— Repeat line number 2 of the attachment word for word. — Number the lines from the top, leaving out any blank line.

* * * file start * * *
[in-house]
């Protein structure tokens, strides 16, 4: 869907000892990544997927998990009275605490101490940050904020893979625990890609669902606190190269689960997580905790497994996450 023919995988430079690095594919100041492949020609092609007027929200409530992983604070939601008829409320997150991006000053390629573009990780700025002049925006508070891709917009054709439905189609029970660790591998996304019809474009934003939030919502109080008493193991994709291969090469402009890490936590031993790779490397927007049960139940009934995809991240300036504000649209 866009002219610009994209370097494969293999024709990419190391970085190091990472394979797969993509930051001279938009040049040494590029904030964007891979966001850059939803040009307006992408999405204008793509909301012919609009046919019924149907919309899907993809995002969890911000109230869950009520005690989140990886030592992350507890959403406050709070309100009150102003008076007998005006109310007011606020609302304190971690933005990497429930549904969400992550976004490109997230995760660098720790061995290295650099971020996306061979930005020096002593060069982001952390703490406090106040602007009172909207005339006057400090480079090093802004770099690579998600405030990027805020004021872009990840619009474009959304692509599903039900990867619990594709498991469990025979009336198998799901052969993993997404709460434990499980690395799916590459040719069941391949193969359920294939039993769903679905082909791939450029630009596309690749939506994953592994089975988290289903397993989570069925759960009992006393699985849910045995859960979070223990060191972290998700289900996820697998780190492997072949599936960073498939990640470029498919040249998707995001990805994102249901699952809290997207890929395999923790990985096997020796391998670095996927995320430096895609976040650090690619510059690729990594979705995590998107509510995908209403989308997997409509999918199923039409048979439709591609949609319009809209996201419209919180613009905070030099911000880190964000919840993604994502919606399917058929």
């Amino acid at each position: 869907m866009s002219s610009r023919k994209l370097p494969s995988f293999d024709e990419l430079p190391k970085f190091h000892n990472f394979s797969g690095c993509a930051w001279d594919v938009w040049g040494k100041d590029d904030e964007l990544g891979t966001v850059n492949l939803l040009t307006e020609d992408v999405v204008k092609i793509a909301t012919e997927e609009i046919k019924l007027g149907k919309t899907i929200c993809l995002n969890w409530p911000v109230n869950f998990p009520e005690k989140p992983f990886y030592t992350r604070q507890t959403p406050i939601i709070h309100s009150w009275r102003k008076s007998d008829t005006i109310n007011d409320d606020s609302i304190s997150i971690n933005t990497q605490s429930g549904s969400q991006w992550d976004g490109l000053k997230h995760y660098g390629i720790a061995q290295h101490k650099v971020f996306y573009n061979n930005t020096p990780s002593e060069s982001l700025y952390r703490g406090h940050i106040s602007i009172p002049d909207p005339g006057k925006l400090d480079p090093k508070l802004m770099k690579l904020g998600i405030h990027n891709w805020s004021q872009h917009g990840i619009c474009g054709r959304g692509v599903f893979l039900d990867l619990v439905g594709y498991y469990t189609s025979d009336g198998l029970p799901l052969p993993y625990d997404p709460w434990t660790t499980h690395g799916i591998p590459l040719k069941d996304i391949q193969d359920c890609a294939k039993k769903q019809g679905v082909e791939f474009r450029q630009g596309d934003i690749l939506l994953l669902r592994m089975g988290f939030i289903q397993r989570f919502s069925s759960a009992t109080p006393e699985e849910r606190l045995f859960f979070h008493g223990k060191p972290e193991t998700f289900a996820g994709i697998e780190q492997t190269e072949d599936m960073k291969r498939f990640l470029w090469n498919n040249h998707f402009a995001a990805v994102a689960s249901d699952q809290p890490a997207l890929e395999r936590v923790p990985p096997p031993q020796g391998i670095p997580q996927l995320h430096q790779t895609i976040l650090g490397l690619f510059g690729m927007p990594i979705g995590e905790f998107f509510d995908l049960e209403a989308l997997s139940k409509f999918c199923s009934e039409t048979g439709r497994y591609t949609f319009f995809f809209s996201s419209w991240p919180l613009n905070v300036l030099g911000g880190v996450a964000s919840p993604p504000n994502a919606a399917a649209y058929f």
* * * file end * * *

């Protein structure tokens, strides 16, 4: 869907000892990544997927998990009275605490101490940050904020893979625990890609669902606190190269689960997580905790497994996450 023919995988430079690095594919100041492949020609092609007027929200409530992983604070939601008829409320997150991006000053390629573009990780700025002049925006508070891709917009054709439905189609029970660790591998996304019809474009934003939030919502109080008493193991994709291969090469402009890490936590031993790779490397927007049960139940009934995809991240300036504000649209 866009002219610009994209370097494969293999024709990419190391970085190091990472394979797969993509930051001279938009040049040494590029904030964007891979966001850059939803040009307006992408999405204008793509909301012919609009046919019924149907919309899907993809995002969890911000109230869950009520005690989140990886030592992350507890959403406050709070309100009150102003008076007998005006109310007011606020609302304190971690933005990497429930549904969400992550976004490109997230995760660098720790061995290295650099971020996306061979930005020096002593060069982001952390703490406090106040602007009172909207005339006057400090480079090093802004770099690579998600405030990027805020004021872009990840619009474009959304692509599903039900990867619990594709498991469990025979009336198998799901052969993993997404709460434990499980690395799916590459040719069941391949193969359920294939039993769903679905082909791939450029630009596309690749939506994953592994089975988290289903397993989570069925759960009992006393699985849910045995859960979070223990060191972290998700289900996820697998780190492997072949599936960073498939990640470029498919040249998707995001990805994102249901699952809290997207890929395999923790990985096997020796391998670095996927995320430096895609976040650090690619510059690729990594979705995590998107509510995908209403989308997997409509999918199923039409048979439709591609949609319009809209996201419209919180613009905070030099911000880190964000919840993604994502919606399917058929």